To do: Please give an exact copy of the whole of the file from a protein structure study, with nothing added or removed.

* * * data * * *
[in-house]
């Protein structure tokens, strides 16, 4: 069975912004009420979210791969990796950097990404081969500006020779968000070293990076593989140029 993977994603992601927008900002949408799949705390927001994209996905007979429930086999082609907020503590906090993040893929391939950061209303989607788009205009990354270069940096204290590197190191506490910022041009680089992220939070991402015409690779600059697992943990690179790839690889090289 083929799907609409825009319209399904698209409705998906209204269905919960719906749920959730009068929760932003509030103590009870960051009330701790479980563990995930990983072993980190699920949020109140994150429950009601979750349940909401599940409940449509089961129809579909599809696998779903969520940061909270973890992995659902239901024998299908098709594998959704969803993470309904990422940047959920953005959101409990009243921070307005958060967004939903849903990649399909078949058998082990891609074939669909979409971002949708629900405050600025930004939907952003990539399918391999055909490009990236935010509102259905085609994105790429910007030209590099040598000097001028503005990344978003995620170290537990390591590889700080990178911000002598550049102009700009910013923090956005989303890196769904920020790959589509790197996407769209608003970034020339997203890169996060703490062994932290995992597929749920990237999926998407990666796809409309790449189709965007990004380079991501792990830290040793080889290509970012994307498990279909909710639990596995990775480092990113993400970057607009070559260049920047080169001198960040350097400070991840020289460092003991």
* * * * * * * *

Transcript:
[in-house]
């Protein structure tokens, strides 16, 4: 069975912004009420979210791969990796950097990404081969500006020779968000070293990076593989140029 993977994603992601927008900002949408799949705390927001994209996905007979429930086999082609907020503590906090993040893929391939950061209303989607788009205009990354270069940096204290590197190191506490910022041009680089992220939070991402015409690779600059697992943990690179790839690889090289 083929799907609409825009319209399904698209409705998906209204269905919960719906749920959730009068929760932003509030103590009870960051009330701790479980563990995930990983072993980190699920949020109140994150429950009601979750349940909401599940409940449509089961129809579909599809696998779903969520940061909270973890992995659902239901024998299908098709594998959704969803993470309904990422940047959920953005959101409990009243921070307005958060967004939903849903990649399909078949058998082990891609074939669909979409971002949708629900405050600025930004939907952003990539399918391999055909490009990236935010509102259905085609994105790429910007030209590099040598000097001028503005990344978003995620170290537990390591590889700080990178911000002598550049102009700009910013923090956005989303890196769904920020790959589509790197996407769209608003970034020339997203890169996060703490062994932290995992597929749920990237999926998407990666796809409309790449189709965007990004380079991501792990830290040793080889290509970012994307498990279909909710639990596995990775480092990113993400970057607009070559260049920047080169001198960040350097400070991840020289460092003991």